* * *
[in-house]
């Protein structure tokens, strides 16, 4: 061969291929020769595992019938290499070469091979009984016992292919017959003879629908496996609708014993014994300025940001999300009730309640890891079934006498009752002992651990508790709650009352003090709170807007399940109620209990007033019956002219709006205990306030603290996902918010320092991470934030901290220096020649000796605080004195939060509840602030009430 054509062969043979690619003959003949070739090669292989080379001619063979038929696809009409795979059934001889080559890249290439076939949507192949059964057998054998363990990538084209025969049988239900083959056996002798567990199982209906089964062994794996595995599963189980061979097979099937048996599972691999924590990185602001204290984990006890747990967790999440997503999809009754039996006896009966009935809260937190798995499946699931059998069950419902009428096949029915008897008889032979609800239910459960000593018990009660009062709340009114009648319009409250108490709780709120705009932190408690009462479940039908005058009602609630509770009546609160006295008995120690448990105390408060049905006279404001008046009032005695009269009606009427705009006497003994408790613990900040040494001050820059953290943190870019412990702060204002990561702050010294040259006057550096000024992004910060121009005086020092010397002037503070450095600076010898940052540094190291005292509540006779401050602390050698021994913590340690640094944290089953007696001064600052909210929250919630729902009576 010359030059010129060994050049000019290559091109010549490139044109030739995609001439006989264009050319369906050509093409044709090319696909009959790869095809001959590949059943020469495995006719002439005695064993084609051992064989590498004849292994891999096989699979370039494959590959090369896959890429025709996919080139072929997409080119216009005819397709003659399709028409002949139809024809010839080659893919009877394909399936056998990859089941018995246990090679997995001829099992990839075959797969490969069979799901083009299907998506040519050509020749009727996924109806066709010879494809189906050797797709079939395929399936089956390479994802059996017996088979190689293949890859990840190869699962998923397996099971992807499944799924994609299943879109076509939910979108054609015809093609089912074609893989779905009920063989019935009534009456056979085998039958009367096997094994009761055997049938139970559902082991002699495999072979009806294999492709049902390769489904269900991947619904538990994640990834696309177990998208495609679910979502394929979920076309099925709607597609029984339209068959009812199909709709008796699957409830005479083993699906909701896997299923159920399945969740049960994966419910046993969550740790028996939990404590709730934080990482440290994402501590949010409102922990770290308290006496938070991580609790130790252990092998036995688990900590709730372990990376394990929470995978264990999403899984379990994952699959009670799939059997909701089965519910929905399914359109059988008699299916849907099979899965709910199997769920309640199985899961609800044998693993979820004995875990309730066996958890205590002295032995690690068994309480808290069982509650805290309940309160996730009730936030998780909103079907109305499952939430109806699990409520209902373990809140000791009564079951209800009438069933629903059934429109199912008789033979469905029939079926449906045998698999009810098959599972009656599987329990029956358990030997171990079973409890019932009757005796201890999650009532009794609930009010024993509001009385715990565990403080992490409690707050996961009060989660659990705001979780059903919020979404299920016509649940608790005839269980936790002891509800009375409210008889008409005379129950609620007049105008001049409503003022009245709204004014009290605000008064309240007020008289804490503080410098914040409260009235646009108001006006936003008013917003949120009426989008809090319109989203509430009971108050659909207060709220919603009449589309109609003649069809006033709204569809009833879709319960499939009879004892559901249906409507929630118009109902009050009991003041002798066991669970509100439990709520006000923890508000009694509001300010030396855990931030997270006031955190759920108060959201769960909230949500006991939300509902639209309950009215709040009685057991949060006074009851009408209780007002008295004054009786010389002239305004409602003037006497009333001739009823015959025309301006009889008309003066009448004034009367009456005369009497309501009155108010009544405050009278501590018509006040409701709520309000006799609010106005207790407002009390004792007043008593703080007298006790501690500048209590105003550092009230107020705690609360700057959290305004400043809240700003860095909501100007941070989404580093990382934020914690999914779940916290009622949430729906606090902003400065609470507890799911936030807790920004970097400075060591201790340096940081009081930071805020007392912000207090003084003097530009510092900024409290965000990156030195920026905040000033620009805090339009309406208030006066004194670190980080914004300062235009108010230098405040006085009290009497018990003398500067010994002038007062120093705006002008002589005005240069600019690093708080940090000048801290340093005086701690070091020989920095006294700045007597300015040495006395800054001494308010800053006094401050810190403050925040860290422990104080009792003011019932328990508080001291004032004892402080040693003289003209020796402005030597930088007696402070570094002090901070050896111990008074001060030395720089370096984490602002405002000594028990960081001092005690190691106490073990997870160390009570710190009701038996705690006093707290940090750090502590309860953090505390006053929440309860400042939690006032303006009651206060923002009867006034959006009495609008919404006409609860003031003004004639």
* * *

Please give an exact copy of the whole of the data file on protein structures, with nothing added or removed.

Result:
[in-house]
């Protein structure tokens, strides 16, 4: 061969291929020769595992019938290499070469091979009984016992292919017959003879629908496996609708014993014994300025940001999300009730309640890891079934006498009752002992651990508790709650009352003090709170807007399940109620209990007033019956002219709006205990306030603290996902918010320092991470934030901290220096020649000796605080004195939060509840602030009430 054509062969043979690619003959003949070739090669292989080379001619063979038929696809009409795979059934001889080559890249290439076939949507192949059964057998054998363990990538084209025969049988239900083959056996002798567990199982209906089964062994794996595995599963189980061979097979099937048996599972691999924590990185602001204290984990006890747990967790999440997503999809009754039996006896009966009935809260937190798995499946699931059998069950419902009428096949029915008897008889032979609800239910459960000593018990009660009062709340009114009648319009409250108490709780709120705009932190408690009462479940039908005058009602609630509770009546609160006295008995120690448990105390408060049905006279404001008046009032005695009269009606009427705009006497003994408790613990900040040494001050820059953290943190870019412990702060204002990561702050010294040259006057550096000024992004910060121009005086020092010397002037503070450095600076010898940052540094190291005292509540006779401050602390050698021994913590340690640094944290089953007696001064600052909210929250919630729902009576 010359030059010129060994050049000019290559091109010549490139044109030739995609001439006989264009050319369906050509093409044709090319696909009959790869095809001959590949059943020469495995006719002439005695064993084609051992064989590498004849292994891999096989699979370039494959590959090369896959890429025709996919080139072929997409080119216009005819397709003659399709028409002949139809024809010839080659893919009877394909399936056998990859089941018995246990090679997995001829099992990839075959797969490969069979799901083009299907998506040519050509020749009727996924109806066709010879494809189906050797797709079939395929399936089956390479994802059996017996088979190689293949890859990840190869699962998923397996099971992807499944799924994609299943879109076509939910979108054609015809093609089912074609893989779905009920063989019935009534009456056979085998039958009367096997094994009761055997049938139970559902082991002699495999072979009806294999492709049902390769489904269900991947619904538990994640990834696309177990998208495609679910979502394929979920076309099925709607597609029984339209068959009812199909709709008796699957409830005479083993699906909701896997299923159920399945969740049960994966419910046993969550740790028996939990404590709730934080990482440290994402501590949010409102922990770290308290006496938070991580609790130790252990092998036995688990900590709730372990990376394990929470995978264990999403899984379990994952699959009670799939059997909701089965519910929905399914359109059988008699299916849907099979899965709910199997769920309640199985899961609800044998693993979820004995875990309730066996958890205590002295032995690690068994309480808290069982509650805290309940309160996730009730936030998780909103079907109305499952939430109806699990409520209902373990809140000791009564079951209800009438069933629903059934429109199912008789033979469905029939079926449906045998698999009810098959599972009656599987329990029956358990030997171990079973409890019932009757005796201890999650009532009794609930009010024993509001009385715990565990403080992490409690707050996961009060989660659990705001979780059903919020979404299920016509649940608790005839269980936790002891509800009375409210008889008409005379129950609620007049105008001049409503003022009245709204004014009290605000008064309240007020008289804490503080410098914040409260009235646009108001006006936003008013917003949120009426989008809090319109989203509430009971108050659909207060709220919603009449589309109609003649069809006033709204569809009833879709319960499939009879004892559901249906409507929630118009109902009050009991003041002798066991669970509100439990709520006000923890508000009694509001300010030396855990931030997270006031955190759920108060959201769960909230949500006991939300509902639209309950009215709040009685057991949060006074009851009408209780007002008295004054009786010389002239305004409602003037006497009333001739009823015959025309301006009889008309003066009448004034009367009456005369009497309501009155108010009544405050009278501590018509006040409701709520309000006799609010106005207790407002009390004792007043008593703080007298006790501690500048209590105003550092009230107020705690609360700057959290305004400043809240700003860095909501100007941070989404580093990382934020914690999914779940916290009622949430729906606090902003400065609470507890799911936030807790920004970097400075060591201790340096940081009081930071805020007392912000207090003084003097530009510092900024409290965000990156030195920026905040000033620009805090339009309406208030006066004194670190980080914004300062235009108010230098405040006085009290009497018990003398500067010994002038007062120093705006002008002589005005240069600019690093708080940090000048801290340093005086701690070091020989920095006294700045007597300015040495006395800054001494308010800053006094401050810190403050925040860290422990104080009792003011019932328990508080001291004032004892402080040693003289003209020796402005030597930088007696402070570094002090901070050896111990008074001060030395720089370096984490602002405002000594028990960081001092005690190691106490073990997870160390009570710190009701038996705690006093707290940090750090502590309860953090505390006053929440309860400042939690006032303006009651206060923002009867006034959006009495609008919404006409609860003031003004004639």